In discussions of maximization of expected value, the Law of Large
Numbers is sometimes invoked, at times—especially by me—off-handedly.
According to the Strong Law of Large Numbers (SLLN), if you have an
infinite sequence of independent random variables *X*_{1}, *X*_{2}, ...
satisfying some conditions (e.g., in the Kolmogorov version ∑_{n}(*σ*_{n}^{2}/*n*^{2}) < ∞,
where *σ*_{n}^{2}
is the variance of *X*_{n}), then with
probability one, the average of the random variables converges to the
average of the mathematical expectations of the random variables. The
thought is that in that case, if the expectation of each *X*_{n} is positive,
it is rationally required to accept the bet represented by *X*_{n}.

In a
recent post, showed how in some cases where the Strong Law of Large
Numbers is not met, in an infinite run it can be disastrous to bet in
each case according to expected value.

Here I want to make a minor observation. The fact that the SLLN
applies to some sequence of independent random variables is itself not
sufficient to make it rational to bet in each case according to the
expectations in an infinite run. Let *X*_{n} be 2^{n}/*n* with
probability 1/2^{n}
and − 1/(2*n*) with probability
1 − 1/2^{n}. Then

*E**X*_{n} = (1/2^{n})(2^{n}/*n*) − 1/(2*n*)(1−1/2^{n}) = (1/*n*)(1−(1/2)(1−1/2^{n})).

Clearly *E**X*_{n} > 0.
So in individual decisions based on expected value, each *X*_{n} will be a
required bet.

Now, just as in my previous post, almost surely (i.e., with
probability one) only finitely many of the bets *X*_{n} will have the
positive payoff. Thus, with a finite number of exceptions, our sequence
of payoffs will be the sequence − 1/2, − 1/4, − 1/6, − 1/8, ....
Therefore, almost surely, the average of the first *n* payoffs converges to zero.
Moreover, the average of the first *n* mathematical expectations
converges to zero. Hence the variables *X*_{1}, *X*_{2}, ...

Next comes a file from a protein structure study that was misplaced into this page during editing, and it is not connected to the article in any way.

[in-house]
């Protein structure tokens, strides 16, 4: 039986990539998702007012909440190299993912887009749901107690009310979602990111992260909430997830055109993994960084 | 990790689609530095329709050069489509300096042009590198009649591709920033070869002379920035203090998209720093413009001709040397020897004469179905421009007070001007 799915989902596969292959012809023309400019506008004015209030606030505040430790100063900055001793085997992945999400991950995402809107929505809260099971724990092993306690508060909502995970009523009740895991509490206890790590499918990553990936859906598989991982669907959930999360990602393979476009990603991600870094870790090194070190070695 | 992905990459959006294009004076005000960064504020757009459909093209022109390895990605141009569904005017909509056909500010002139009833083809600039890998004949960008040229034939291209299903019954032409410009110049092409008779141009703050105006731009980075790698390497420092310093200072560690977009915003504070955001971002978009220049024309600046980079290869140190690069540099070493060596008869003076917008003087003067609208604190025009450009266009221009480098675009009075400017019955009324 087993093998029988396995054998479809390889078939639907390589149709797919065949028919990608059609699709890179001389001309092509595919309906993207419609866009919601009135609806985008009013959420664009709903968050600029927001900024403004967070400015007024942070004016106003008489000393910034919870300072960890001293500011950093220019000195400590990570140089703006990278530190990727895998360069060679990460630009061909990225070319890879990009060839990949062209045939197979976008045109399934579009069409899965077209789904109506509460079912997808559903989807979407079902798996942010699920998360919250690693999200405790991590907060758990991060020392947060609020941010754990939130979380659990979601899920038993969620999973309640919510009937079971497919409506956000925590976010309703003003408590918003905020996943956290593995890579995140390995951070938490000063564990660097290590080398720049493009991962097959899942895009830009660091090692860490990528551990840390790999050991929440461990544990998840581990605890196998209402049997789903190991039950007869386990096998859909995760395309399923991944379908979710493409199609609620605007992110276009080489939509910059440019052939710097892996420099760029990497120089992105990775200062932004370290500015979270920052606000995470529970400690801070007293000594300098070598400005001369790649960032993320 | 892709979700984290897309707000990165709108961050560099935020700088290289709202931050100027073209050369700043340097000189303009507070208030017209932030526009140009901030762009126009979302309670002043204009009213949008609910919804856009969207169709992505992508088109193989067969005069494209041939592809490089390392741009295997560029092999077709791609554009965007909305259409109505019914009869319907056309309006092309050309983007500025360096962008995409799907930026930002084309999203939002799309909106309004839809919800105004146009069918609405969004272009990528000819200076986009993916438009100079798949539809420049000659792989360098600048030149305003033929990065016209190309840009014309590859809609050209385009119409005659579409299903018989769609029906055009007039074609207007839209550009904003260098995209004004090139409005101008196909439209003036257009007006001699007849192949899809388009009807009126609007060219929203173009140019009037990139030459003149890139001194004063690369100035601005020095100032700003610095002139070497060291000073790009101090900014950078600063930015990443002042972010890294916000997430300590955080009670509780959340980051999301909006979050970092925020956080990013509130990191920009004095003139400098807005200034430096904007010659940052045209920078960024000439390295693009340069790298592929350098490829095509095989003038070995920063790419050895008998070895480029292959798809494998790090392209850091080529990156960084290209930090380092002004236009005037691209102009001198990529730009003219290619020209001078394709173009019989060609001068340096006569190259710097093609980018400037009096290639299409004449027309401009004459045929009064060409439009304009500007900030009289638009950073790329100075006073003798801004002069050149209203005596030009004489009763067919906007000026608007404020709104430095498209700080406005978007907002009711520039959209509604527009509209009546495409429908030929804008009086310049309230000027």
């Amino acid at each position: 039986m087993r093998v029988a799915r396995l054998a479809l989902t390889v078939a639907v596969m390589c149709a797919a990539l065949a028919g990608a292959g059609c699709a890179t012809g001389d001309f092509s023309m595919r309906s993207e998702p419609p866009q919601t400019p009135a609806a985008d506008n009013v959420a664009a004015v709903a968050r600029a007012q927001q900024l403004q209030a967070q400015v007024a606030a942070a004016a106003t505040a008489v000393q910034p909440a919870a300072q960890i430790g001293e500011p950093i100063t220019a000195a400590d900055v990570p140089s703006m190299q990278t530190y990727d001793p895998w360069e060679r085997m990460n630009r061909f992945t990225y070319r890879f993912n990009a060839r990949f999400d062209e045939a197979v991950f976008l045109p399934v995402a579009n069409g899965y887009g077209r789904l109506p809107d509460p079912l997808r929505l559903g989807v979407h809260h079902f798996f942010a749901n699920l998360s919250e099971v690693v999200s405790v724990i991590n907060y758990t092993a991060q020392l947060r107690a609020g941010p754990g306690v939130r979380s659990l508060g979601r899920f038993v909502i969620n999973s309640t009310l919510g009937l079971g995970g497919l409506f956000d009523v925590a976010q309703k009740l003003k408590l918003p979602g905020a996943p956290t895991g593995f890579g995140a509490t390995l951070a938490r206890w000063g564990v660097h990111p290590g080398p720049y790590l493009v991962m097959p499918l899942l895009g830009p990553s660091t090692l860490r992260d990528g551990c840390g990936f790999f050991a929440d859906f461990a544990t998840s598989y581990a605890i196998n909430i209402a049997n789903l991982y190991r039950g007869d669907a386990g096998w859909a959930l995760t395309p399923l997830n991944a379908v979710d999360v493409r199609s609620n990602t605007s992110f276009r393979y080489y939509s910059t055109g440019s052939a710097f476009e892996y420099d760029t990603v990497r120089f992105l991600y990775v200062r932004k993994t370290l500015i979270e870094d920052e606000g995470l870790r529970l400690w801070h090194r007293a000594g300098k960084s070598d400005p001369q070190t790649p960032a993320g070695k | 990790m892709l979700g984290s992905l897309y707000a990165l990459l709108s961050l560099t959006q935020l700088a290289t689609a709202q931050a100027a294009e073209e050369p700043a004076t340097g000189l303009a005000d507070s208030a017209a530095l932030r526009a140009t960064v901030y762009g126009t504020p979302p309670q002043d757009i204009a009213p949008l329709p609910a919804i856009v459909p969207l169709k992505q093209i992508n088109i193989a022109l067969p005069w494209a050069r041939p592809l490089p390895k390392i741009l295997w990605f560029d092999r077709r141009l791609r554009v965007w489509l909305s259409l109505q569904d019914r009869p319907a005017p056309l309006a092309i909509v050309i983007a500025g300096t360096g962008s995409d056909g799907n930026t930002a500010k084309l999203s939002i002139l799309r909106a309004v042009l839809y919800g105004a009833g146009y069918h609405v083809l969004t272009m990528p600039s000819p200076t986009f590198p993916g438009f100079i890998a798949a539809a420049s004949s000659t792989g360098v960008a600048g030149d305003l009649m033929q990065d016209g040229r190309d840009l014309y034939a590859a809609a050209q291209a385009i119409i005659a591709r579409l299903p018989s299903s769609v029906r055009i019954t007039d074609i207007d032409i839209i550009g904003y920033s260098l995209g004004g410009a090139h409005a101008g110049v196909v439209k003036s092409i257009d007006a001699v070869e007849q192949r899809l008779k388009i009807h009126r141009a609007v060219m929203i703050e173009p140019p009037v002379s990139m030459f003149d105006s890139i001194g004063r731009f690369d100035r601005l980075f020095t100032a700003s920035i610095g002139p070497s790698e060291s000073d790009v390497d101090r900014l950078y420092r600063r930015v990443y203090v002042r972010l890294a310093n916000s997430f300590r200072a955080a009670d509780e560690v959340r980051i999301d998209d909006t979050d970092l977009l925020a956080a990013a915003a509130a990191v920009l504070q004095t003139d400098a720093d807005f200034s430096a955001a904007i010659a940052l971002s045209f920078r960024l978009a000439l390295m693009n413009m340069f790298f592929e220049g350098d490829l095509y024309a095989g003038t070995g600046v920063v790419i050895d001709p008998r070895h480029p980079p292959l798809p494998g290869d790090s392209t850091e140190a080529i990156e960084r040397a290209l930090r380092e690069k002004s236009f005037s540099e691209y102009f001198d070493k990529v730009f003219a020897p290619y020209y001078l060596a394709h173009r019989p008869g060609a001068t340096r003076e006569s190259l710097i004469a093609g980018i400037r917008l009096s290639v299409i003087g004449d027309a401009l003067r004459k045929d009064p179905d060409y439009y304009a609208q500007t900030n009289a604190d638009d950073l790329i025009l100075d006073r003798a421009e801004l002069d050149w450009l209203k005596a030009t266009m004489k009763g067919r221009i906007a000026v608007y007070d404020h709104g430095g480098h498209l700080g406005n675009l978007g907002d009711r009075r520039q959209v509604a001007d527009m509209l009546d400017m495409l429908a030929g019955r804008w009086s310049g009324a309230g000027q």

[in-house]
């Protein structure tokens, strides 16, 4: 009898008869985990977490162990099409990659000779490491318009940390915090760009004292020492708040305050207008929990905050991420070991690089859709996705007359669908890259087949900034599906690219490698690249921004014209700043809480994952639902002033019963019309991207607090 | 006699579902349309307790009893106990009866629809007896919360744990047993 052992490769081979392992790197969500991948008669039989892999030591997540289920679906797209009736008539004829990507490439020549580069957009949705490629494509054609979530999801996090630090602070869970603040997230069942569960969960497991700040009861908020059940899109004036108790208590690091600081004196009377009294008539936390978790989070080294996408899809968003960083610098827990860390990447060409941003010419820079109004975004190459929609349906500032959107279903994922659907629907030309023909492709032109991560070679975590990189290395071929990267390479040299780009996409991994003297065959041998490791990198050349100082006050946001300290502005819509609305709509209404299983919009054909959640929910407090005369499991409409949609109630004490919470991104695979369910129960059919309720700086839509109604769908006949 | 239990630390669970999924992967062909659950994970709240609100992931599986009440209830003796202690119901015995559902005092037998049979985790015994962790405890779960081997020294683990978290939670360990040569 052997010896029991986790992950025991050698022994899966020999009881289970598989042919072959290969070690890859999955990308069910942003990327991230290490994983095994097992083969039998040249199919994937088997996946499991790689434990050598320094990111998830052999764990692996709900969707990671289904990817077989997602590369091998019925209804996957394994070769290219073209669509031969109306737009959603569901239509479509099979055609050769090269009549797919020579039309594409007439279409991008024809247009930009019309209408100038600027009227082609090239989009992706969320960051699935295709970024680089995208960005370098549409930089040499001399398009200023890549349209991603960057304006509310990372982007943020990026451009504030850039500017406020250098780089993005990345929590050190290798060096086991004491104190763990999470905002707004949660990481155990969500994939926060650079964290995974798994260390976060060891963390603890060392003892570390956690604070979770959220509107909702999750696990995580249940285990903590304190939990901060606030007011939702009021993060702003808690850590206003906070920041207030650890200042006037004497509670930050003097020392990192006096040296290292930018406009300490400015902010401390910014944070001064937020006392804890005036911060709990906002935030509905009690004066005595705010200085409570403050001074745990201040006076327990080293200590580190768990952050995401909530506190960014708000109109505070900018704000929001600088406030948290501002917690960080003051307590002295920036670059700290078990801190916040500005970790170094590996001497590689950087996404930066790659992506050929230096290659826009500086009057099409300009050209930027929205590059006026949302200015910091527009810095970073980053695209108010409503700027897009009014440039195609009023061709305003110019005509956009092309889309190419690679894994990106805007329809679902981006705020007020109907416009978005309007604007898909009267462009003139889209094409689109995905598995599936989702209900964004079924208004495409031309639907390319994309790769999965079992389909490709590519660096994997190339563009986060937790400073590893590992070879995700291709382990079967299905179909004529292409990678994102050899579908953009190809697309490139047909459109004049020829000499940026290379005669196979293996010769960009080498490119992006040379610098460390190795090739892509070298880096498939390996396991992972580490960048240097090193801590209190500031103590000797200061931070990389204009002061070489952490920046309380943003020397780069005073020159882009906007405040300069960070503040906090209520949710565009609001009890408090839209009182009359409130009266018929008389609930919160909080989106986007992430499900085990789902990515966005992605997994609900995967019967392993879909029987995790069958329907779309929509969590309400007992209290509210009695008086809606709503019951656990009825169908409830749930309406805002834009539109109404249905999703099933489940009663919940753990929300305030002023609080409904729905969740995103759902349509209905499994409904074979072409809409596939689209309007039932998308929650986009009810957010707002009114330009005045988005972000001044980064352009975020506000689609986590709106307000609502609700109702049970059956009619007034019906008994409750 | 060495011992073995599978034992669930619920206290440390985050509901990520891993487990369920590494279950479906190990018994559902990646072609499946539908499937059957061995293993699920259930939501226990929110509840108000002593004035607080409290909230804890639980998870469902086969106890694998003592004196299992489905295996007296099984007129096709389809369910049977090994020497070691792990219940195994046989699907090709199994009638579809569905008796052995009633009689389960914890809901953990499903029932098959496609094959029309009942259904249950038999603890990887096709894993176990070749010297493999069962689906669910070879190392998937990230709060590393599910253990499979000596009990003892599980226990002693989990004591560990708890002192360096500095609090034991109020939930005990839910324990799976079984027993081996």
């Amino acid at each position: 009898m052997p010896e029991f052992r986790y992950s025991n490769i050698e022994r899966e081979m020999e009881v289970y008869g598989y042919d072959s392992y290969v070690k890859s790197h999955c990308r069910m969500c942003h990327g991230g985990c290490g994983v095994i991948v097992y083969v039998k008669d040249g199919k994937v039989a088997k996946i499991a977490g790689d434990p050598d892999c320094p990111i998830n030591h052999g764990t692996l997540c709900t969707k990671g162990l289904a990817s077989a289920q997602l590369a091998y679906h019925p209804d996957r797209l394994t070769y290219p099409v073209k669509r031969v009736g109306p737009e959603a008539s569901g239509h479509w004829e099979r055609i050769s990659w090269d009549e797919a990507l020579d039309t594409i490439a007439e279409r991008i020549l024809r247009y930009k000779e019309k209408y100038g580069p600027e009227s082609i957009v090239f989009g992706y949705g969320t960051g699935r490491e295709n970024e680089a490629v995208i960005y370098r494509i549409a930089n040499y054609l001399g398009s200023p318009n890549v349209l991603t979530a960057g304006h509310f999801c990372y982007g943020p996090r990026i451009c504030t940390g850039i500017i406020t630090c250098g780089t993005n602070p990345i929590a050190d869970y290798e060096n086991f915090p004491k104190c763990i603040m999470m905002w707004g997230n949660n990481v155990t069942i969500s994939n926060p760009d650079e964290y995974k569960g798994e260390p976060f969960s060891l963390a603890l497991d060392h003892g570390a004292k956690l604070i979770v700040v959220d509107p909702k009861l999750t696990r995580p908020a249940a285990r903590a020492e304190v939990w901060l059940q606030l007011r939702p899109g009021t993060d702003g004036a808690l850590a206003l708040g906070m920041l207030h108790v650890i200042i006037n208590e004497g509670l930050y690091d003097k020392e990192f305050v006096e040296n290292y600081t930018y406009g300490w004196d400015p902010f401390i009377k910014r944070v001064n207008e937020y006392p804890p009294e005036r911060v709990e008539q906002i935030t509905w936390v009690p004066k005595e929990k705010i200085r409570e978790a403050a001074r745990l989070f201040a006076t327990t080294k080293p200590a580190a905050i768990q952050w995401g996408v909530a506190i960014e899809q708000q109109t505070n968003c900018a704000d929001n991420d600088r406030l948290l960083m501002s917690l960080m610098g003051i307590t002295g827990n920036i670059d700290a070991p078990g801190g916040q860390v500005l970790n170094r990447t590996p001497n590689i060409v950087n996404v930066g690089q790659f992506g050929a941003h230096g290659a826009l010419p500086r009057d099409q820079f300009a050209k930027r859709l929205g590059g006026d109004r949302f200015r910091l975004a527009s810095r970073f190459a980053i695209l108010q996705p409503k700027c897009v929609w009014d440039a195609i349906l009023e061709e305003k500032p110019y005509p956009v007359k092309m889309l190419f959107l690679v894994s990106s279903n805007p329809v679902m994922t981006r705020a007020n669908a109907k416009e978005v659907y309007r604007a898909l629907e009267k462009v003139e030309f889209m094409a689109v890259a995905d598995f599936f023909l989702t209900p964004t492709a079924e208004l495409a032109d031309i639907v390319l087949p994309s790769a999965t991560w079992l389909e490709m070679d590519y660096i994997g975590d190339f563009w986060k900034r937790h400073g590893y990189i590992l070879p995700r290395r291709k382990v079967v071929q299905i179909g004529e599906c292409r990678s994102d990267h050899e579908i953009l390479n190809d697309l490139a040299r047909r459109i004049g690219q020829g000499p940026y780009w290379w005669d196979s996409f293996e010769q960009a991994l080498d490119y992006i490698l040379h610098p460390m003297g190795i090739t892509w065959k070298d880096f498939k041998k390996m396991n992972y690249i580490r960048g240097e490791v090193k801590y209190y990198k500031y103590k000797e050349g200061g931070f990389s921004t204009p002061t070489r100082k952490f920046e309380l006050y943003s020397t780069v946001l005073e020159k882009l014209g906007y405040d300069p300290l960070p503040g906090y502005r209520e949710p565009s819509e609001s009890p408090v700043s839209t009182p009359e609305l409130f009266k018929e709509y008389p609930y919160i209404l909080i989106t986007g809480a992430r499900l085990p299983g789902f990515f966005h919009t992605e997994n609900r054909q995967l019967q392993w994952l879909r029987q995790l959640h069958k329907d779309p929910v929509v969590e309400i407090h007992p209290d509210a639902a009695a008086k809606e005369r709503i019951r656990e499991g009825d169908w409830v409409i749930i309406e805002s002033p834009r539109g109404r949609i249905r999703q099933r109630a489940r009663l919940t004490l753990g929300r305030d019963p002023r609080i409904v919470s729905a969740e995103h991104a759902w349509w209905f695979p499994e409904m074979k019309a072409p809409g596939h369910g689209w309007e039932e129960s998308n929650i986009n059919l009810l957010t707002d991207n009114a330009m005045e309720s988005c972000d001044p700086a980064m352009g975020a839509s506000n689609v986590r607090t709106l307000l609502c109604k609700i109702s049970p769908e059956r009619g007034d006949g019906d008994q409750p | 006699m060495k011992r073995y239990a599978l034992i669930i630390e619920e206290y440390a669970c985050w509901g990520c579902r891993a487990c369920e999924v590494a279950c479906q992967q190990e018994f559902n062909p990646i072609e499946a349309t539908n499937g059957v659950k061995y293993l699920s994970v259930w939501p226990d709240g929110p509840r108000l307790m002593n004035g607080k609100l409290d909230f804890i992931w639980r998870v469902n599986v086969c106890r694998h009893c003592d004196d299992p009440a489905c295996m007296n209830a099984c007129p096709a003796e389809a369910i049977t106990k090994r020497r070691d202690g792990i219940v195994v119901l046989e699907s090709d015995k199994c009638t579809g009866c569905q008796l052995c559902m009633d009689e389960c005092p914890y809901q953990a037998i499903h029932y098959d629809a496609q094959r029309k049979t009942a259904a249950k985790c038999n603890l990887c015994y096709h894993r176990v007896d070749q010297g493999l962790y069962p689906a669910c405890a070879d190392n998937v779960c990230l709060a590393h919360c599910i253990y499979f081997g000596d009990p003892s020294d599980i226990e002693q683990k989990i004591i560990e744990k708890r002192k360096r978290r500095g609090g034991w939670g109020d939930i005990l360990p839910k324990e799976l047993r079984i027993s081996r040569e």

satisfy the Strong Law of Large Numbers. But what is the infinite run
payoff of accepting all the bets? Well, given that almost surely there
are only a finite number of *n*
such that the payoff of bet *n*
is not of the form − 1/(2*n*),
it follows that almost surely the infinite run payoff differs by a
finite amount from − 1/2 − 1/4 − 1/6 − 1/8 = − ∞. Thus the
infinite run payoff is negative infinity, a disaster.

Hence even when the SLLN applies, we can have cases where almost
surely there are only finitely many positive payments, infinitely many
negative ones, and the negative ones add up to − ∞.

In the above example, while the variables satisfy the SLLN, they do
not satisfy the conditions for the Kolmogorov version of the SLLN: the
variances grows exponentially. It is somewhat interesting to ask if the
variance condition in the Kolmogorov Law is enough to prevent this
pathology. It’s not. Generalize my example by supposing that *a*_{1}, *a*_{2}, ...
is a sequence of numbers strictly between 0 and 1 with
finite sum. Let *X*_{n} be 1/(*n**a*_{n})
with probability *a*_{n} and − 1/(2*n*) with probability 1 − *a*_{n}. As
before, the expected value is positive, and by Borel-Cantelli (given
that the sum of the *a*_{n} is finite)
almost surely the payoffs are − 1/(2*n*) with finitely many
exceptions, and hence the there is a finite positive payoff and an
infinite negative one in the infinite run.

But the variance *σ*_{n}^{2}
is less than *a*_{n}/(*n**a*_{n})^{2} + 1 = (1/(*n*^{2}*a*_{n})) + 1.
If we let *a*_{n} = 1/*n*^{2}
(the sum of these is finite), then each variance is at most 2, and so the conditions of the Kolmogorov
version of the SLLN are satisfied.

In an
earlier post, I suggested that perhaps the Central Limit Theorem
(CLT) rather than the Law of Large Numbers is what one should use to
justify betting according to expected utilities. If the variables *X*_{1}, *X*_{2}, ...
satisfy the conditions of the CLT, and have non-negative expectations,
then *P*(*X*_{1}+...+*X*_{n}≥0)
will eventually exceed any number less than 1/2. In particular, we won’t have the kind of
disastrous situation where the overall payoffs almost surely go
negative, and so no example like my above one can satisfy the conditions
of the CLT.